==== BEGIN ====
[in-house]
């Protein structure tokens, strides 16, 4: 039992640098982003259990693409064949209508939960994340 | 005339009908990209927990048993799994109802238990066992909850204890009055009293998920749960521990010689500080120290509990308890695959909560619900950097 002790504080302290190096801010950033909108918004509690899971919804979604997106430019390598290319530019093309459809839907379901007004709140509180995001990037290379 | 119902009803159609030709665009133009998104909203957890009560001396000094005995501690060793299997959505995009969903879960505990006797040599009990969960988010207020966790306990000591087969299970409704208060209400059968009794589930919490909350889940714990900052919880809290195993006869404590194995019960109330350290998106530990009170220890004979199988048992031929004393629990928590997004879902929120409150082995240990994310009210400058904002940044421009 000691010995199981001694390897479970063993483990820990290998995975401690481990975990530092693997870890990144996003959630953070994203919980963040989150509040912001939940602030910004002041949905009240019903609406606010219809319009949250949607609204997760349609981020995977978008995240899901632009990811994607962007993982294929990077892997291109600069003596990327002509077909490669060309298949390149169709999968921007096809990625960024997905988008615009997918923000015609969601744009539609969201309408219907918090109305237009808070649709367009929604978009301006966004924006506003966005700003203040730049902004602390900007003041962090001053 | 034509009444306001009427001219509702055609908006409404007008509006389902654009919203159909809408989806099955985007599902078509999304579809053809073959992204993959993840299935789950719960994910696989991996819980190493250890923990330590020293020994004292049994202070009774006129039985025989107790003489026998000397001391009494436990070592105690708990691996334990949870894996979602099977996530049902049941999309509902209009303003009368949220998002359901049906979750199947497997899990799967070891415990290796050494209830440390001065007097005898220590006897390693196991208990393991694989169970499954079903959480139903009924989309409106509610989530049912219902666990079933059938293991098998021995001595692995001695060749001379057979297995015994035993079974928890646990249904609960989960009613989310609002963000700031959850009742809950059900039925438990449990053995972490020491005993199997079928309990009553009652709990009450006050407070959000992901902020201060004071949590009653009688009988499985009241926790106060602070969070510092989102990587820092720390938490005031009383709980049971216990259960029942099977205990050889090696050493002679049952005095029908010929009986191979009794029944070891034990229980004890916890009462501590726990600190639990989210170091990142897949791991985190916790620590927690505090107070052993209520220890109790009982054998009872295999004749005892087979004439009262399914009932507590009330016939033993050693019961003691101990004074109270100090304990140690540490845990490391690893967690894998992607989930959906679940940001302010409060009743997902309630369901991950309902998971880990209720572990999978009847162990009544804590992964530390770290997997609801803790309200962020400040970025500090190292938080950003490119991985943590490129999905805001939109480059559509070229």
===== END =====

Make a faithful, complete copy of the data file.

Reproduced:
[in-house]
């Protein structure tokens, strides 16, 4: 039992640098982003259990693409064949209508939960994340 | 005339009908990209927990048993799994109802238990066992909850204890009055009293998920749960521990010689500080120290509990308890695959909560619900950097 002790504080302290190096801010950033909108918004509690899971919804979604997106430019390598290319530019093309459809839907379901007004709140509180995001990037290379 | 119902009803159609030709665009133009998104909203957890009560001396000094005995501690060793299997959505995009969903879960505990006797040599009990969960988010207020966790306990000591087969299970409704208060209400059968009794589930919490909350889940714990900052919880809290195993006869404590194995019960109330350290998106530990009170220890004979199988048992031929004393629990928590997004879902929120409150082995240990994310009210400058904002940044421009 000691010995199981001694390897479970063993483990820990290998995975401690481990975990530092693997870890990144996003959630953070994203919980963040989150509040912001939940602030910004002041949905009240019903609406606010219809319009949250949607609204997760349609981020995977978008995240899901632009990811994607962007993982294929990077892997291109600069003596990327002509077909490669060309298949390149169709999968921007096809990625960024997905988008615009997918923000015609969601744009539609969201309408219907918090109305237009808070649709367009929604978009301006966004924006506003966005700003203040730049902004602390900007003041962090001053 | 034509009444306001009427001219509702055609908006409404007008509006389902654009919203159909809408989806099955985007599902078509999304579809053809073959992204993959993840299935789950719960994910696989991996819980190493250890923990330590020293020994004292049994202070009774006129039985025989107790003489026998000397001391009494436990070592105690708990691996334990949870894996979602099977996530049902049941999309509902209009303003009368949220998002359901049906979750199947497997899990799967070891415990290796050494209830440390001065007097005898220590006897390693196991208990393991694989169970499954079903959480139903009924989309409106509610989530049912219902666990079933059938293991098998021995001595692995001695060749001379057979297995015994035993079974928890646990249904609960989960009613989310609002963000700031959850009742809950059900039925438990449990053995972490020491005993199997079928309990009553009652709990009450006050407070959000992901902020201060004071949590009653009688009988499985009241926790106060602070969070510092989102990587820092720390938490005031009383709980049971216990259960029942099977205990050889090696050493002679049952005095029908010929009986191979009794029944070891034990229980004890916890009462501590726990600190639990989210170091990142897949791991985190916790620590927690505090107070052993209520220890109790009982054998009872295999004749005892087979004439009262399914009932507590009330016939033993050693019961003691101990004074109270100090304990140690540490845990490391690893967690894998992607989930959906679940940001302010409060009743997902309630369901991950309902998971880990209720572990999978009847162990009544804590992964530390770290997997609801803790309200962020400040970025500090190292938080950003490119991985943590490129999905805001939109480059559509070229």